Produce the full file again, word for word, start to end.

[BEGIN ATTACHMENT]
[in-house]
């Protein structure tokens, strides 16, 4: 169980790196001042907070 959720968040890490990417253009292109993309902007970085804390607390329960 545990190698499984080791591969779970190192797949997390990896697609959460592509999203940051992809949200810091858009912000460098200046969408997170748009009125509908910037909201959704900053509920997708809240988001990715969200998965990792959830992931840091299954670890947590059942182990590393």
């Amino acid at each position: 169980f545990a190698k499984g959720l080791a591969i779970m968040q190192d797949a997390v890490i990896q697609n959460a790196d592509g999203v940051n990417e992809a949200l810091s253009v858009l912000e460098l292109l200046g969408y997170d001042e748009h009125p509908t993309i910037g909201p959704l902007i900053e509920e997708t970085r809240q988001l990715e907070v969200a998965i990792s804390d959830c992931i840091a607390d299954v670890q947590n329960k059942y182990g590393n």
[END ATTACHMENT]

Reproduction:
[in-house]
């Protein structure tokens, strides 16, 4: 169980790196001042907070 959720968040890490990417253009292109993309902007970085804390607390329960 545990190698499984080791591969779970190192797949997390990896697609959460592509999203940051992809949200810091858009912000460098200046969408997170748009009125509908910037909201959704900053509920997708809240988001990715969200998965990792959830992931840091299954670890947590059942182990590393």
């Amino acid at each position: 169980f545990a190698k499984g959720l080791a591969i779970m968040q190192d797949a997390v890490i990896q697609n959460a790196d592509g999203v940051n990417e992809a949200l810091s253009v858009l912000e460098l292109l200046g969408y997170d001042e748009h009125p509908t993309i910037g909201p959704l902007i900053e509920e997708t970085r809240q988001l990715e907070v969200a998965i990792s804390d959830c992931i840091a607390d299954v670890q947590n329960k059942y182990g590393n």